Craig Childs - House of Rain
home about audio books writings wish list

Places

Field Notebook

Published Stories
Places

April 30, 2008
Living in a World of Animals

In April near Big Bear Lake east of Los Angeles a man died when he was attacked by a grizzly bear, an animal not seen in the wild in California since 1922. Grizzlies that are here now exist solely to service Hollywood. This particular animal, a 700-pound Ursus horribilus named Rocky, was a trained movie-bear, the kind you would have seen Grizzly Adams wrestle, only now it is Will Ferrell. Perhaps forgetting the weakness of the human spine, Rocky ended its trainer's life during a routine wrestling match. Witnesses say it was an accident, a single lunge, but who really know the mind of a bear? It may have suddenly remembered what it was like to be a grizzly in the Sierra, a place where its kind used to hump and shit and eat. Maybe it got the smell of pines in its big, dark nostrils and remembered it used to be king of the land, and no pale barker was going to tell it what to do. Animal rights groups are taking the opportunity to call for this practice of turning animals into actors to end. They pose an important question. Is there still a need for these animals in an age when any living thing can be digitally replicated for an audience? Instead of a person wrestling a live bear, one can be shown wrestling a digital construct. I believe there is a need for us to see living animals on screen. In fact, the need is so great it is worth the unfortunate death of a trainer every now and then. You have no doubt seen digital animals, the deer and lions in "I am Legend," the drool-dripping wolf in "300." Impressive what they can do, flawless almost. But for those of us who track wild animals and spend our time in the backcountry these facsimiles are more than just an entertaining farce. They are the writing on the wall. Every time they appear in a movie, we forget what is like to live in a world of animals. The delicacy and keenness of their movements are lost to gross, audience-pleasing gestures that you would never see in real life. Since this describes every aspect Hollywood why would it be any different? Losing touch with wild animals, we are left believing we are the last valid life form on earth. As far as animal rights go, that is not a good thing. As far as our future goes, the loneliness seems unbearable. If you have had the fortune of observing wild animals up close you will notice that each one has its own manner. Species are similar, but not alike. When I was once faced down by a mountain lion in a forest, it was not like any cyber-animal I have ever seen. Its tail painted the air, and its green eyes peered through my flesh. I was undressed by the cat in a way that will never come down to ones and zeros. In front of this mountain lion I became an animal myself arms out, feet apart, saying with my eyes, you can take me, but I will not make it easy for you. The cat studied me from ten feet away until it finally turned and left. The face of a bear, however, is unlike the face of a cat. The eyes convey a different kind of intelligence. On the Arctic tundra I once had a grizzly walk straight toward me. I was unarmed and standing barefoot in the hood of my sleeping bag. Even though they tell you never to make eye contact with a wild animal, I did. I could not help it. There was nowhere else to look. When our eyes met, the bear stopped. It did not seem aggressive. Its hackles were relaxed, its ears perked like woolen mitts. For a long moment, maybe minutes, we stared at each other in what seemed like mutual wonderment -- me wondering what the bear was up to, and it wondering if I was edible or a threat. Then the grizzly reared back as if suddenly spooked. It turned and bolted away. Maybe it caught my scent and remembered a hunter, a rifle, a bad experience in its past. Or the expression on my face told it that there are billions more just like me, and it was terrified. For the most part, though, my relationships with animals are like most, restricted to obediently-waiting pets, and out of doors parasitic squirrels and pigeons. For all of us the thread the rest of the world's animals is growing thin. Hollywood is sometimes all we have left from the animal world. Your choices have now been limited to an animal built inside a computer and one trained by professional handlers. They are both constructs, wild-animal forgeries, but at least one still has teeth. My hat is off to Rocky the bear who killed his trainer. Deepest apologies to friends and family of the victim, but it was perhaps a necessary move, a reminder that the real world is still out there, and we are not on top of it.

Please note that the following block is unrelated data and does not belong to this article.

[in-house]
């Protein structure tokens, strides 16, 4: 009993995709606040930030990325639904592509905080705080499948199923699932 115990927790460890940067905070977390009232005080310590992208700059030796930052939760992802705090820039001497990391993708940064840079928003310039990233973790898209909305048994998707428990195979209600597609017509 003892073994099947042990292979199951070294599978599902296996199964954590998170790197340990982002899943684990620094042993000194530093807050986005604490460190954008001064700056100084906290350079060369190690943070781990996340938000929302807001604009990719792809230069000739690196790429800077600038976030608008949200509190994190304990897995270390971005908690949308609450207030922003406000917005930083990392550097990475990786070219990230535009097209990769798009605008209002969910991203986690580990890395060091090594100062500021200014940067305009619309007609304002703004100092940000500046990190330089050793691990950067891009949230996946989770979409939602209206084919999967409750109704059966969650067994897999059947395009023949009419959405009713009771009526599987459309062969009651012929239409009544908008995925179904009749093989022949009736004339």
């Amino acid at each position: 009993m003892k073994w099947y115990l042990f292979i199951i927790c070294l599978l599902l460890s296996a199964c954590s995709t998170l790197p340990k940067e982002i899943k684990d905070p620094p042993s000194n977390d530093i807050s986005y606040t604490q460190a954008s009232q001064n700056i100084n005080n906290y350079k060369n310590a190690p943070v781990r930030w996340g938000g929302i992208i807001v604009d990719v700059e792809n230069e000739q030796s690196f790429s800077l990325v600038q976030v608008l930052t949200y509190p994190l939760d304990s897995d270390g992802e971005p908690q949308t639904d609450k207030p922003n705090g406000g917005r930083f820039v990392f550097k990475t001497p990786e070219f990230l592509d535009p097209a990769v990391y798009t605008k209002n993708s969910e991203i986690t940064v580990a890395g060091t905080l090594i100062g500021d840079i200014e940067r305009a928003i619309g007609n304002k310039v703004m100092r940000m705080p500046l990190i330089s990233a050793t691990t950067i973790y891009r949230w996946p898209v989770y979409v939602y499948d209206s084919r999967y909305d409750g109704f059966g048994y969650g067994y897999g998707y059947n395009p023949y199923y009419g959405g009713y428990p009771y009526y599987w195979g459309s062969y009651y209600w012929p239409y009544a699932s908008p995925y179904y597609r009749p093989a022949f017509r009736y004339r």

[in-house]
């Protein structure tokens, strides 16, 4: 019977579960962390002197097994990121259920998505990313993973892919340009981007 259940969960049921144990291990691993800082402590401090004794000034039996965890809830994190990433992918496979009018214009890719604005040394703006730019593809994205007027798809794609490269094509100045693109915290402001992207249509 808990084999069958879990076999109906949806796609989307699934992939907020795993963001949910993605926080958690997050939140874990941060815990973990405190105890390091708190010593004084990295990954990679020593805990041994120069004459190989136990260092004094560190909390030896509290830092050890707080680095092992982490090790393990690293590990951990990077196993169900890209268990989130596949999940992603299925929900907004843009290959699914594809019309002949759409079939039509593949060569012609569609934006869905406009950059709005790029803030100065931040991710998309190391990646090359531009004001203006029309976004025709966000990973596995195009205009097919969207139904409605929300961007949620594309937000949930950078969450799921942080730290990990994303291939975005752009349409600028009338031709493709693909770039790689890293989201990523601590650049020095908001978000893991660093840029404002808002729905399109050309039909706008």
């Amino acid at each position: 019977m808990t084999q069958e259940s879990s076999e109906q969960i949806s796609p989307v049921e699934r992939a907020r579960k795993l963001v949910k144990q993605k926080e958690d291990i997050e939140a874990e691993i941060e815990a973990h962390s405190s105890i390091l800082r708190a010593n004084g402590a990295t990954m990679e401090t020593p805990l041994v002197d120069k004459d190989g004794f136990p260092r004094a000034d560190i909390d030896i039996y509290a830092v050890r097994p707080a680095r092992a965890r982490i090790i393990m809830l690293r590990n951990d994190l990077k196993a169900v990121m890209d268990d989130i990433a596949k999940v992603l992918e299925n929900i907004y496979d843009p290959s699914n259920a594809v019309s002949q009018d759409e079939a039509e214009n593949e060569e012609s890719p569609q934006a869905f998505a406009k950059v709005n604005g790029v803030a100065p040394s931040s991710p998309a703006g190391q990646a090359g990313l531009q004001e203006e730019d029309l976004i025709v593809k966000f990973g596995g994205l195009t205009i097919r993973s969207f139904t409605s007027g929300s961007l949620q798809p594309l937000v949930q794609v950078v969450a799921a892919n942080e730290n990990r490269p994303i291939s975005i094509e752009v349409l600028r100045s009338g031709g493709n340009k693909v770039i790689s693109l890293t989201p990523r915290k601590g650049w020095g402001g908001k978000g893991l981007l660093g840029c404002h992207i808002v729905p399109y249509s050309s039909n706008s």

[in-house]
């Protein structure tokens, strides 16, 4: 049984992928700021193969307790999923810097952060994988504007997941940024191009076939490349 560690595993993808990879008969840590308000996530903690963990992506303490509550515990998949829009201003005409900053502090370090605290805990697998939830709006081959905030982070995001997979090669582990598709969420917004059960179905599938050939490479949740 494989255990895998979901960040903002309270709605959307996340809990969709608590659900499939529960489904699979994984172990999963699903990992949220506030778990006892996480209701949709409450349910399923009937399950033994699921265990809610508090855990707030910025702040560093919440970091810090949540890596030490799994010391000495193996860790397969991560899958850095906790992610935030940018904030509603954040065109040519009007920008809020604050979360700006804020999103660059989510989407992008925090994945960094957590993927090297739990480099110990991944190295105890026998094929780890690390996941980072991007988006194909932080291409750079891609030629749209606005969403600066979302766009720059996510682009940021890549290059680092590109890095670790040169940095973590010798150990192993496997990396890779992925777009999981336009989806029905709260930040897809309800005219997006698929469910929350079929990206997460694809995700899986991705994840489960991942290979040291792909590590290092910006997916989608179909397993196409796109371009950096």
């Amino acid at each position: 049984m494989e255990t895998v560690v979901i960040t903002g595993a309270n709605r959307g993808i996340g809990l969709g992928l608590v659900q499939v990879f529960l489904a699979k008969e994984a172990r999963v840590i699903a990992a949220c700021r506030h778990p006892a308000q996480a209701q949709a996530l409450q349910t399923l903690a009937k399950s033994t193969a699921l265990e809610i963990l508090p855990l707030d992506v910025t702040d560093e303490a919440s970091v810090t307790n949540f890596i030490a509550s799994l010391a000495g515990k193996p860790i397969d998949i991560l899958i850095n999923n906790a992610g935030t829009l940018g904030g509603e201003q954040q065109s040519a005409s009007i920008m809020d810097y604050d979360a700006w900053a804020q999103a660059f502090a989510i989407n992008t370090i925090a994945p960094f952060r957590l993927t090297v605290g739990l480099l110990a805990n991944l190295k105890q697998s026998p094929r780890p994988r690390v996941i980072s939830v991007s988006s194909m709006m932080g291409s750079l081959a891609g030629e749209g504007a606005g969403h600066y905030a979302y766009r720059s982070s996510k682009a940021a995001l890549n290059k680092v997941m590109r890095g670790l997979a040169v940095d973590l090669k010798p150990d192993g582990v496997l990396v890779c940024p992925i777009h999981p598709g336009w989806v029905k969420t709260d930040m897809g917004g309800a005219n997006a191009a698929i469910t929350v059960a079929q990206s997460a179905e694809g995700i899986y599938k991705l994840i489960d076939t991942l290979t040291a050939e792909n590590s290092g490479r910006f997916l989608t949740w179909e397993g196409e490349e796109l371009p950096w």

All content © 2017 Craig Childs. Facebook